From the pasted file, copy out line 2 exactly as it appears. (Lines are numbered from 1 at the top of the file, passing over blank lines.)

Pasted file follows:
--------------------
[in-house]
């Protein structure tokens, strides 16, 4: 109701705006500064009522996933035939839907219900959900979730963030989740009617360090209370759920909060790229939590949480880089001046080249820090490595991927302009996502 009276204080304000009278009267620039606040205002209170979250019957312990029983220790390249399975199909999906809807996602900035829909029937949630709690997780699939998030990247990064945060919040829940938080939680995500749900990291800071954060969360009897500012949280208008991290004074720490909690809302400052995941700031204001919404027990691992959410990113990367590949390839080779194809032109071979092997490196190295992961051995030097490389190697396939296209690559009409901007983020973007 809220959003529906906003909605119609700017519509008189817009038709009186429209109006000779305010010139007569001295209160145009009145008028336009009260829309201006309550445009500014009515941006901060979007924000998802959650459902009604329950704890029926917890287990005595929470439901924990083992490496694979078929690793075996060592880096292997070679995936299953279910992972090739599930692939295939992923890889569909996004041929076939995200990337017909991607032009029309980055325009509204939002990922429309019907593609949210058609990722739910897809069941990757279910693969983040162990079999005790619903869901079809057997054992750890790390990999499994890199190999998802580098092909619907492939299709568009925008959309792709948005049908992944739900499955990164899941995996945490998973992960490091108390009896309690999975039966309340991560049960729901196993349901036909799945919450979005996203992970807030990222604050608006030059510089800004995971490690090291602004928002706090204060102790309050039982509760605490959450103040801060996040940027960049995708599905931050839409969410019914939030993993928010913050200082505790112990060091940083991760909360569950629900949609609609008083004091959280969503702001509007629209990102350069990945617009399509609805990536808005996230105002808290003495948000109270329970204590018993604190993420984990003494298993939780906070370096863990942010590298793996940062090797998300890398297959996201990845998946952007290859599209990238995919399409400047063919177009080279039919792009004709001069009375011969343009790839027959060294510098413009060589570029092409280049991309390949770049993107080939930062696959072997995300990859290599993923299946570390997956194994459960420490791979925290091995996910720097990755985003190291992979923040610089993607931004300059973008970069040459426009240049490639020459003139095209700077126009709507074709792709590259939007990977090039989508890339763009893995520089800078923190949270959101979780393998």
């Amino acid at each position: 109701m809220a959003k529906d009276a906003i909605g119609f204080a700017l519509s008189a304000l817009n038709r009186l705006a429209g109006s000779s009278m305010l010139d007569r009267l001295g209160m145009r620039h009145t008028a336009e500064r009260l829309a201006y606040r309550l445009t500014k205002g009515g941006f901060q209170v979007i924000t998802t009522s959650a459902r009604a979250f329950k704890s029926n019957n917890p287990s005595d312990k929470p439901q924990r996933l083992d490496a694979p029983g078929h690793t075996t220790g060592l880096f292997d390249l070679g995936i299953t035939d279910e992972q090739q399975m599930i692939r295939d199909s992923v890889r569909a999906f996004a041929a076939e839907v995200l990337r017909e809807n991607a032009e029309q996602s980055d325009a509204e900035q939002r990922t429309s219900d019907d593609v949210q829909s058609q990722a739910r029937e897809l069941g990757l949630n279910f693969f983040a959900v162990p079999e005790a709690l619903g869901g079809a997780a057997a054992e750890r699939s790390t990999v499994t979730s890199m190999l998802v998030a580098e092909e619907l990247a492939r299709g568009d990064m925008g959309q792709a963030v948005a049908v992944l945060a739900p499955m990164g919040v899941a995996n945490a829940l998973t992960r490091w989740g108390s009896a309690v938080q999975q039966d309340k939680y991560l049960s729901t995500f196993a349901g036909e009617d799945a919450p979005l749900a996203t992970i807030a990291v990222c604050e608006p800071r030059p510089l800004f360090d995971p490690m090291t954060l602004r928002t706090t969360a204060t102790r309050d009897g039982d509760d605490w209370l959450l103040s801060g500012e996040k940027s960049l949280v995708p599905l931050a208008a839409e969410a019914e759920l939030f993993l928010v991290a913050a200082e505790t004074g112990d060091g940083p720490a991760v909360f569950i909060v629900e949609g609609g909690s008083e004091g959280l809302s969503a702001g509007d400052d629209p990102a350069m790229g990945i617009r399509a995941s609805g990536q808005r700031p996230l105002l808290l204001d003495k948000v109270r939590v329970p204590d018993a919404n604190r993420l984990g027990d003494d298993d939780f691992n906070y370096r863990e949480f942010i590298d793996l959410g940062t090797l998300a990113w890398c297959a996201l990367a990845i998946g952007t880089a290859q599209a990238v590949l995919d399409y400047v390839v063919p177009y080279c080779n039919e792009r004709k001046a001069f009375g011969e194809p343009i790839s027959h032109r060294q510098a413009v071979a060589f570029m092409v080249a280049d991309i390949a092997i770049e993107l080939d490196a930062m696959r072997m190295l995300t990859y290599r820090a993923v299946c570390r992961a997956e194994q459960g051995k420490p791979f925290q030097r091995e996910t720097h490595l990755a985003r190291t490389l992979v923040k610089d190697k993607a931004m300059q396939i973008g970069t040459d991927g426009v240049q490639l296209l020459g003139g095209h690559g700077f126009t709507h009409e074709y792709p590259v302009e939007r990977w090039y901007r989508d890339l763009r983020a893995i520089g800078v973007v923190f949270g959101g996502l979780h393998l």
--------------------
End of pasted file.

């Protein structure tokens, strides 16, 4: 109701705006500064009522996933035939839907219900959900979730963030989740009617360090209370759920909060790229939590949480880089001046080249820090490595991927302009996502 009276204080304000009278009267620039606040205002209170979250019957312990029983220790390249399975199909999906809807996602900035829909029937949630709690997780699939998030990247990064945060919040829940938080939680995500749900990291800071954060969360009897500012949280208008991290004074720490909690809302400052995941700031204001919404027990691992959410990113990367590949390839080779194809032109071979092997490196190295992961051995030097490389190697396939296209690559009409901007983020973007 809220959003529906906003909605119609700017519509008189817009038709009186429209109006000779305010010139007569001295209160145009009145008028336009009260829309201006309550445009500014009515941006901060979007924000998802959650459902009604329950704890029926917890287990005595929470439901924990083992490496694979078929690793075996060592880096292997070679995936299953279910992972090739599930692939295939992923890889569909996004041929076939995200990337017909991607032009029309980055325009509204939002990922429309019907593609949210058609990722739910897809069941990757279910693969983040162990079999005790619903869901079809057997054992750890790390990999499994890199190999998802580098092909619907492939299709568009925008959309792709948005049908992944739900499955990164899941995996945490998973992960490091108390009896309690999975039966309340991560049960729901196993349901036909799945919450979005996203992970807030990222604050608006030059510089800004995971490690090291602004928002706090204060102790309050039982509760605490959450103040801060996040940027960049995708599905931050839409969410019914939030993993928010913050200082505790112990060091940083991760909360569950629900949609609609008083004091959280969503702001509007629209990102350069990945617009399509609805990536808005996230105002808290003495948000109270329970204590018993604190993420984990003494298993939780906070370096863990942010590298793996940062090797998300890398297959996201990845998946952007290859599209990238995919399409400047063919177009080279039919792009004709001069009375011969343009790839027959060294510098413009060589570029092409280049991309390949770049993107080939930062696959072997995300990859290599993923299946570390997956194994459960420490791979925290091995996910720097990755985003190291992979923040610089993607931004300059973008970069040459426009240049490639020459003139095209700077126009709507074709792709590259939007990977090039989508890339763009893995520089800078923190949270959101979780393998």